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Role of three-dimensional ultrasound in females with obstructed defecation (in comparison with defecography)

Abstract

Background

Growing attention of pelvic floor disorders has led to development of new imaging techniques, with increasing importance of ultrasonography. The 3DUS technique is considered an accessible tool for imaging of the posterior pelvic compartment. The purpose of this study is to highlight the role of 3D ultrasound in evaluation of obstructed defecation in females and comparing the findings with defecography.

Results

Study included 30 females classified into two groups: (1) 20 patients (case group complaining of obstructed defecation); (2) ten females (control group-normal nulliparous females). All of them were subjected to defecography and 3D ultrasound during resting, squeezing, and straining. Detection rate of rectocele and intussusception with 3D ultrasound was lower than defecography. By US, significant statistical difference between patients and controls in all measurements of levator hiatus, IS, ES, and PRS thickness during straining (P value < 0.001). During straining, cut-off value of 20.75 cm2 for hiatal area gives sensitivity of 100% and specificity of 95% and using ARA, cut-off value of 105° gives sensitivity of 98% and specificity of 90% for differentiation between patients and controls.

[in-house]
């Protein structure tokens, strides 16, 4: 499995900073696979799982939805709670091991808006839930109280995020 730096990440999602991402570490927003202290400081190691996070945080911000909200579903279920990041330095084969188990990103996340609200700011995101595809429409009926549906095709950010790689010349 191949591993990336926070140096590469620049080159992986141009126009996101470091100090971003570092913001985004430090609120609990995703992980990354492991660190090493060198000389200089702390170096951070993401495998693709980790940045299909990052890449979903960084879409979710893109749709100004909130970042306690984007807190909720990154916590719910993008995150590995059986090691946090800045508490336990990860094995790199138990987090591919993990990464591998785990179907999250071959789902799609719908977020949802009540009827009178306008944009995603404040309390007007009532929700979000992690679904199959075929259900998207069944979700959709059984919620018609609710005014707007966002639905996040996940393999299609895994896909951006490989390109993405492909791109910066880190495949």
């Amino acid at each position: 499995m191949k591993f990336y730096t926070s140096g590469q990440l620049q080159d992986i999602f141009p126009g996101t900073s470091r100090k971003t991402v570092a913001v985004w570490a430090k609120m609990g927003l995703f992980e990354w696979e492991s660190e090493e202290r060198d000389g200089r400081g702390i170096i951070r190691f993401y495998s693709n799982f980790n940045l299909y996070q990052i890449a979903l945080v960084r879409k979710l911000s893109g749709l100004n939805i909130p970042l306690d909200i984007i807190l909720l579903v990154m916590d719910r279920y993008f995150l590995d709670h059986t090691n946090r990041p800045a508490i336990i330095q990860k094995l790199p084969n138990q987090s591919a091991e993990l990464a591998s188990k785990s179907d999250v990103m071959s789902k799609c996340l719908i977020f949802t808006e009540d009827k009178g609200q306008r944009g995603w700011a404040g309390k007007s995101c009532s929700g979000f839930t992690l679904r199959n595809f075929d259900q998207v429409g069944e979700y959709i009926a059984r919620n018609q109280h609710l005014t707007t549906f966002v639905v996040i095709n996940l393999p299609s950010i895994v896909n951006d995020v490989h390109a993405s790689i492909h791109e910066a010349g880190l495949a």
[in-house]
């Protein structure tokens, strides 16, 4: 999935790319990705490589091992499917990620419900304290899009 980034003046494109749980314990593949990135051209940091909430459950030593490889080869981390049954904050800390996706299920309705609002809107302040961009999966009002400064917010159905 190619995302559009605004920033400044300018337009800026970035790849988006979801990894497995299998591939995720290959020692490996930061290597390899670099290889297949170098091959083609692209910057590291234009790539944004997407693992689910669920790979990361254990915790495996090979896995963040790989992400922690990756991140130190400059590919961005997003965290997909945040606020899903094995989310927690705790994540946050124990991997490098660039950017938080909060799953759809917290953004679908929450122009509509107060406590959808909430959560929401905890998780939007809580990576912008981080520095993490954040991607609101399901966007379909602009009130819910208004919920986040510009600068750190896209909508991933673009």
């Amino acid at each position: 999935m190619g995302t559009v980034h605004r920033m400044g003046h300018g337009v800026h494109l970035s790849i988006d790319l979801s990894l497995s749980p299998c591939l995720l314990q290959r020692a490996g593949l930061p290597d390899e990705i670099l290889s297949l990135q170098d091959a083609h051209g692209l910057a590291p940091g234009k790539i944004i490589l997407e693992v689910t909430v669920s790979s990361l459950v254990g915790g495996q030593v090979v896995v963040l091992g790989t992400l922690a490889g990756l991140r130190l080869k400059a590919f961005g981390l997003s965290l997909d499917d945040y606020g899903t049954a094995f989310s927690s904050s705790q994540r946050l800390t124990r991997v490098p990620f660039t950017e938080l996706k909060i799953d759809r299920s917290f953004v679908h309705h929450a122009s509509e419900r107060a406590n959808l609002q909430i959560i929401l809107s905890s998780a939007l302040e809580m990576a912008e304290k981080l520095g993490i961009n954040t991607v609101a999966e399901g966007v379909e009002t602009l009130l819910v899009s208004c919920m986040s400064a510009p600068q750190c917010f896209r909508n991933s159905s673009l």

Conclusion

Ultrasound can be considered a complementary test to defecography in investigation of patients with obstructed defecation. Ultrasound can diagnose levator muscle attenuation and avulsion, thickness of IS, ES, PRS, and distensibility of hiatal area.

Background

Growing attention of pelvic floor disorders over the last two decades has led to development of new imaging techniques, with increasing importance of ultrasonography. Trans rectal, transvaginal, and transperineal approaches, using both two-dimensional and three-dimensional (3D) imaging, have made an important effect on the evaluation of the functional anatomy of the pelvic floor. Trans rectal ultrasonography is a well-established technique and is considered the reference standard for anal sphincter examination. Transvaginal and transperineal ultrasonographic approaches have been grown in recent years [1].